In this article from 65 years ago—usefully expanded years later into his book Capital and Its Structure—Lachmann analyzes capital with a sophistication that has rarely been matched, and the importance of which has yet to be grasped by most economists. Capital’s structure, value, and what the economist Arnold Kling might call its “sustainability” in patterns of productive trade and specialization are all determined by the plans formulated by entrepreneurs, investors, and consumers. The more consistent these plans are, especially as assessed over time, the more productive are the machines, inventories, infrastructure, worker skills, and all the other goods and services lumped under the heading “capital.”
Capital, in this understanding, isn’t chiefly stuff whose productivity is determined by its engineering specifications or by anything else reducible to the laws of physics. And capital is emphatically not clay-like stuff that can be remolded instantaneously from one form (say, a locomotive) into another form (say, Wi-Fi signals) when its usefulness in its current form proves to be less than its now-expected usefulness in some different form.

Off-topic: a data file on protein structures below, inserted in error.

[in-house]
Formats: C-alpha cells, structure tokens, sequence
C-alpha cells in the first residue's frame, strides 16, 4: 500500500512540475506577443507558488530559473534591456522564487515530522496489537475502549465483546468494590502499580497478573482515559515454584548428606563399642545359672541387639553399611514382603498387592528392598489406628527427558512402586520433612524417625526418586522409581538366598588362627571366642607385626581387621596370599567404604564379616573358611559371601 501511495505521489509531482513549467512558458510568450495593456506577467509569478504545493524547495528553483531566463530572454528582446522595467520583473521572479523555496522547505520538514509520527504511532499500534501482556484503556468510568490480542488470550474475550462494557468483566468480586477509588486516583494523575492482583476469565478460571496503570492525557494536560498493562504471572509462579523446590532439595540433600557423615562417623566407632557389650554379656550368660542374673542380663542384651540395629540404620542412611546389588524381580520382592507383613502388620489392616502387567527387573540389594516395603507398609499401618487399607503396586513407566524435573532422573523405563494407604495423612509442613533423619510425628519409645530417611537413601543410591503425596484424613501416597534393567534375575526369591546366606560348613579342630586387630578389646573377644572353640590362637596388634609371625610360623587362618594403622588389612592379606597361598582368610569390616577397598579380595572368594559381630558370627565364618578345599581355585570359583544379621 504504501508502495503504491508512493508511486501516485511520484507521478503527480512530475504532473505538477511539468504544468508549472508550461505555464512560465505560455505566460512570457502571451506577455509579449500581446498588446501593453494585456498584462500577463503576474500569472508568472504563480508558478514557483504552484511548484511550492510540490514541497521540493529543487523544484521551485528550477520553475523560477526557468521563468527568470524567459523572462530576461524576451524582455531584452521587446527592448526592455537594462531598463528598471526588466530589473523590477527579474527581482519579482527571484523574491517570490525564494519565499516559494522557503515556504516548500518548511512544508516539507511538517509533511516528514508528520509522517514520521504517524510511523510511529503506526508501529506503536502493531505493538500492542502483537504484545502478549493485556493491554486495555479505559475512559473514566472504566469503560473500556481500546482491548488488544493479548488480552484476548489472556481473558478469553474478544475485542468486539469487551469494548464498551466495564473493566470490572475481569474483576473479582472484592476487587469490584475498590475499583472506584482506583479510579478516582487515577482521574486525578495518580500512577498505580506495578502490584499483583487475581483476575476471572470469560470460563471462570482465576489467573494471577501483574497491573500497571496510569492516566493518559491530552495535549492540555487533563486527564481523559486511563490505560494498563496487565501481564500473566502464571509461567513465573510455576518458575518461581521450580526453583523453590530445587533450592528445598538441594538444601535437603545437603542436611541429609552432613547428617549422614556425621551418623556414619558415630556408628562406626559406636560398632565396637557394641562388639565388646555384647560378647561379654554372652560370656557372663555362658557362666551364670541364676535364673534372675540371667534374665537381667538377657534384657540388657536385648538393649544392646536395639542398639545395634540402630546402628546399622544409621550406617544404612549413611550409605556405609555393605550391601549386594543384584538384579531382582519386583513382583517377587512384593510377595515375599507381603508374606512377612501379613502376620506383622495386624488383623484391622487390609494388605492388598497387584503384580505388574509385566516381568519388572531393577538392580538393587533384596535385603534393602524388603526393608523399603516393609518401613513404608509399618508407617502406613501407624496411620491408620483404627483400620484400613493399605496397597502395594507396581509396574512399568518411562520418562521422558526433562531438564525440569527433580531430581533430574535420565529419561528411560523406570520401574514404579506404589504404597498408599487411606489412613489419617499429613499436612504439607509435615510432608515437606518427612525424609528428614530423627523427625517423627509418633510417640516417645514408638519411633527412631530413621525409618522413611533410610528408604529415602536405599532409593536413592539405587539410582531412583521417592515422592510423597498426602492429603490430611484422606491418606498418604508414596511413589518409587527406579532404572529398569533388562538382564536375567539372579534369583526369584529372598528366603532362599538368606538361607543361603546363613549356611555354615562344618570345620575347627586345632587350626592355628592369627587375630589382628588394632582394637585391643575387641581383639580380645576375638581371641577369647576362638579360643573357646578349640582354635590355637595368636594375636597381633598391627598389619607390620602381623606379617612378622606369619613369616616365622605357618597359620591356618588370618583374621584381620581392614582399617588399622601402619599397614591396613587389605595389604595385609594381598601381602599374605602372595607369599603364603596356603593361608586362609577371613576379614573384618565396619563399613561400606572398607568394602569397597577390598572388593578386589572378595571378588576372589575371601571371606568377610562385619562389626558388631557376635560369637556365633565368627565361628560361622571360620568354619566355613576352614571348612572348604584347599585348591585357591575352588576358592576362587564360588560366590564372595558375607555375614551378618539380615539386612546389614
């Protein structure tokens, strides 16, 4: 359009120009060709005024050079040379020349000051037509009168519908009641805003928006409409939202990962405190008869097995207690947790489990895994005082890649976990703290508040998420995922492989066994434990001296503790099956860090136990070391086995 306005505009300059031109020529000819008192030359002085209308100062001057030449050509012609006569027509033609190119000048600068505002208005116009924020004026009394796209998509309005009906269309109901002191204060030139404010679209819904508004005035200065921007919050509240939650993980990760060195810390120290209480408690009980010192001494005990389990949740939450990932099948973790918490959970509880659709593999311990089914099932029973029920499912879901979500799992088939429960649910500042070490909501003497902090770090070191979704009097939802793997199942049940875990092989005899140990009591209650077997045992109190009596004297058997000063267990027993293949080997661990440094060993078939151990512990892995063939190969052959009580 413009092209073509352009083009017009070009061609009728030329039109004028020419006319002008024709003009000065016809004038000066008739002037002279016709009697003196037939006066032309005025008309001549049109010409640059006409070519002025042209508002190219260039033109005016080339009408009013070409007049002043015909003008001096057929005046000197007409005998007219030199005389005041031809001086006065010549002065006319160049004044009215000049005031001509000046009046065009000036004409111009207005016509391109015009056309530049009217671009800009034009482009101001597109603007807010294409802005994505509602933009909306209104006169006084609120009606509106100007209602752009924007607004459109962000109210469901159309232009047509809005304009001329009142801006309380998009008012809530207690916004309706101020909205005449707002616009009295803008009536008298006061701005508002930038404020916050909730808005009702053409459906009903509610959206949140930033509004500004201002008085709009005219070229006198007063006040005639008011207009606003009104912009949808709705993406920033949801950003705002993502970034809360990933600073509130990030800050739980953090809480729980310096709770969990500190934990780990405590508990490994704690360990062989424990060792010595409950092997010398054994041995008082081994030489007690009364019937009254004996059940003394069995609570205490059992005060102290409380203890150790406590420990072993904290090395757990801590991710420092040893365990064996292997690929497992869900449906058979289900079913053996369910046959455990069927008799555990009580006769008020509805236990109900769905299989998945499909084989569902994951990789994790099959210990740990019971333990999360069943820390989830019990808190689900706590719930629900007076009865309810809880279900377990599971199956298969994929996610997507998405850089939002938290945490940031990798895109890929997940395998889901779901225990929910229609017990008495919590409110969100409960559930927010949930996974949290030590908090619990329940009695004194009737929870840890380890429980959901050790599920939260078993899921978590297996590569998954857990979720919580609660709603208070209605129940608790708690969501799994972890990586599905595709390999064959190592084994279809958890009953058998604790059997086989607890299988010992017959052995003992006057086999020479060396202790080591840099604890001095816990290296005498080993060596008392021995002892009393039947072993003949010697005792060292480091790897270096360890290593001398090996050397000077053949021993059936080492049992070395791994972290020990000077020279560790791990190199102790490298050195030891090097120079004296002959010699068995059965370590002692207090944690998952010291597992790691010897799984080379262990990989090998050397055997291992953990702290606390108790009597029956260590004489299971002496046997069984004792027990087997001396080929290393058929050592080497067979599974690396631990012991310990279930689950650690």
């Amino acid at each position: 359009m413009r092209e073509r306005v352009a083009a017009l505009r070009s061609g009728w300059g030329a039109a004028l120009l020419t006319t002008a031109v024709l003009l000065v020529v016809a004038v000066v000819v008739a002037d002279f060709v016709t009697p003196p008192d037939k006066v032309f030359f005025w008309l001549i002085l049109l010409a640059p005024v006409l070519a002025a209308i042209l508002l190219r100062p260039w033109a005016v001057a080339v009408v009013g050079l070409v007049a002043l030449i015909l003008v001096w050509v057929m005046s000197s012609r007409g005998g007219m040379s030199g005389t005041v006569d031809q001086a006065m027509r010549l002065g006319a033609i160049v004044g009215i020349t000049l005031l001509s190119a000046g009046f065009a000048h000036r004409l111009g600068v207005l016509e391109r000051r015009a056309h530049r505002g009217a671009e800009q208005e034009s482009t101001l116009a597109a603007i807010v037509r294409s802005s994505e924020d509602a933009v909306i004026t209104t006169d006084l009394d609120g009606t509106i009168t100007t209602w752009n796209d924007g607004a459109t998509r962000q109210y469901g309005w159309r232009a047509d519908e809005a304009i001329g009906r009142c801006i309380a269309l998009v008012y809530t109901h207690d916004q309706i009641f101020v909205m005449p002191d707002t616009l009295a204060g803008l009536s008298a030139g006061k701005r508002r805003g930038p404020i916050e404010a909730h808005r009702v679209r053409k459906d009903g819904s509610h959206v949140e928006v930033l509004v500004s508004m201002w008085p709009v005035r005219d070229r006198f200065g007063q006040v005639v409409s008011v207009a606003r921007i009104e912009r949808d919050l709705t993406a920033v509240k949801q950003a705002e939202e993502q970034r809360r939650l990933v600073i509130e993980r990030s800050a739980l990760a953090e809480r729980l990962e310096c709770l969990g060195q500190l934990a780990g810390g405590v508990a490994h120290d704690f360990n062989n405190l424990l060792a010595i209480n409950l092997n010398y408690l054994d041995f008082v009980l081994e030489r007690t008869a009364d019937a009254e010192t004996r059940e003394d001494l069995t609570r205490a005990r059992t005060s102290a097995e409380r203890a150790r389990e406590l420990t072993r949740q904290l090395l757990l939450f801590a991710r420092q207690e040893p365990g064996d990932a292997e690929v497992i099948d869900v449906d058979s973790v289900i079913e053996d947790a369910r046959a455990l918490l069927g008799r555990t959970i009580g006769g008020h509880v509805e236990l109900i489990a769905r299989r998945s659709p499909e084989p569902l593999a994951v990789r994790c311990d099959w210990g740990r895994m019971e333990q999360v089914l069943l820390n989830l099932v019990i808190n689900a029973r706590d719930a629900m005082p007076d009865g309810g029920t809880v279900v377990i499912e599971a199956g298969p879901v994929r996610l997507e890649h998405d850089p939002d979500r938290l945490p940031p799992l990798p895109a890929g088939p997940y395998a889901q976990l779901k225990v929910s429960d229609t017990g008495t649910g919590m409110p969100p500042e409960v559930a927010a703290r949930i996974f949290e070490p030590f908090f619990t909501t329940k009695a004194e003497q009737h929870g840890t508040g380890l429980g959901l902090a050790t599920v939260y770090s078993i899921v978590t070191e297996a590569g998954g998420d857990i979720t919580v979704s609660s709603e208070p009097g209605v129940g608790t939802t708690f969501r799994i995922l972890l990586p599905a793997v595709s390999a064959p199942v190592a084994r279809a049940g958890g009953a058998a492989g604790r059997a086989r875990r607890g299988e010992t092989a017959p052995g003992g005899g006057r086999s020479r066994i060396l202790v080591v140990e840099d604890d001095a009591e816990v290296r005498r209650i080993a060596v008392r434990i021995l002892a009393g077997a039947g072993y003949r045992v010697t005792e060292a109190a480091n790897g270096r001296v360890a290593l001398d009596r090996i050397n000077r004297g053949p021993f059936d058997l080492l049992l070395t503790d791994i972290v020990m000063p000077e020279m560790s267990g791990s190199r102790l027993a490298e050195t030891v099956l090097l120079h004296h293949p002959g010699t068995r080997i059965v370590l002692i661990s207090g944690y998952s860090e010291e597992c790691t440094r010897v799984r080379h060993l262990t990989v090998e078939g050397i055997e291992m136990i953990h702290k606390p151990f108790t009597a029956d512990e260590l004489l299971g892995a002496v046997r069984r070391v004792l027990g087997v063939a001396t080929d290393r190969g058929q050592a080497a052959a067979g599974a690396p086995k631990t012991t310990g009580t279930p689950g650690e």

The above might seem trivial. In one sense it surely is. No one can look at an espresso machine in a Starbucks or an inventory of jeans in Abercrombie & Fitch without understanding that, if too few consumers demand espresso or jeans, entrepreneurs who invested in these things will suffer losses. These entrepreneurs won’t be able to convert these specific pieces of capital into other more productive pieces of capital with a mere wave of their hands.
Yet the reality is that modern macroeconomic theory, which should be particularly focused on capital heterogeneity, is oblivious to this reality. Save for the work of a few Austrians, capital theory as done by Ludwig Lachmann is simply not today part of economics. (In an irony that would not be lost on Lachmann, the value of the “human capital” of most modern economists would plummet were they to take Lachmann’s insights into capital theory seriously.)
To all you young economists out there seeking understanding, I cannot recommend highly enough that you lay your hands on Lachmann’s writings, study them carefully, reflect on them deeply, refine them with your own creativity, and—please—do your level best to incorporate those insights into your own contributions to economic literature. That would be a capital achievement!